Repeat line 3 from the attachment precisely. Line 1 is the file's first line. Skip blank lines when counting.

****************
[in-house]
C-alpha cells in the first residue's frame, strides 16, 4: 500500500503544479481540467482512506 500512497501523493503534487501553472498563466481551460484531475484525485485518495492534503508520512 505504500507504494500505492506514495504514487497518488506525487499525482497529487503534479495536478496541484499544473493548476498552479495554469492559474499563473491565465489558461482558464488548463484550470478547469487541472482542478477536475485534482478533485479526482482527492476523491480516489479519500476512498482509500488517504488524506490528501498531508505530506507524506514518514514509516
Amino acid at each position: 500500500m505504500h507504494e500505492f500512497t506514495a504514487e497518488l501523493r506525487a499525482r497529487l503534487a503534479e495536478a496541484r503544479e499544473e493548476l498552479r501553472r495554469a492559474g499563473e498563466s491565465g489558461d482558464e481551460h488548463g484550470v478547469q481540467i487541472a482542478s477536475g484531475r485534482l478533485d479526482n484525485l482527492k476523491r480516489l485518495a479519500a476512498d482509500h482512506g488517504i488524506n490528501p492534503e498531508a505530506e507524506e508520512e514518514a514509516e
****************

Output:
Amino acid at each position: 500500500m505504500h507504494e500505492f500512497t506514495a504514487e497518488l501523493r506525487a499525482r497529487l503534487a503534479e495536478a496541484r503544479e499544473e493548476l498552479r501553472r495554469a492559474g499563473e498563466s491565465g489558461d482558464e481551460h488548463g484550470v478547469q481540467i487541472a482542478s477536475g484531475r485534482l478533485d479526482n484525485l482527492k476523491r480516489l485518495a479519500a476512498d482509500h482512506g488517504i488524506n490528501p492534503e498531508a505530506e507524506e508520512e514518514a514509516e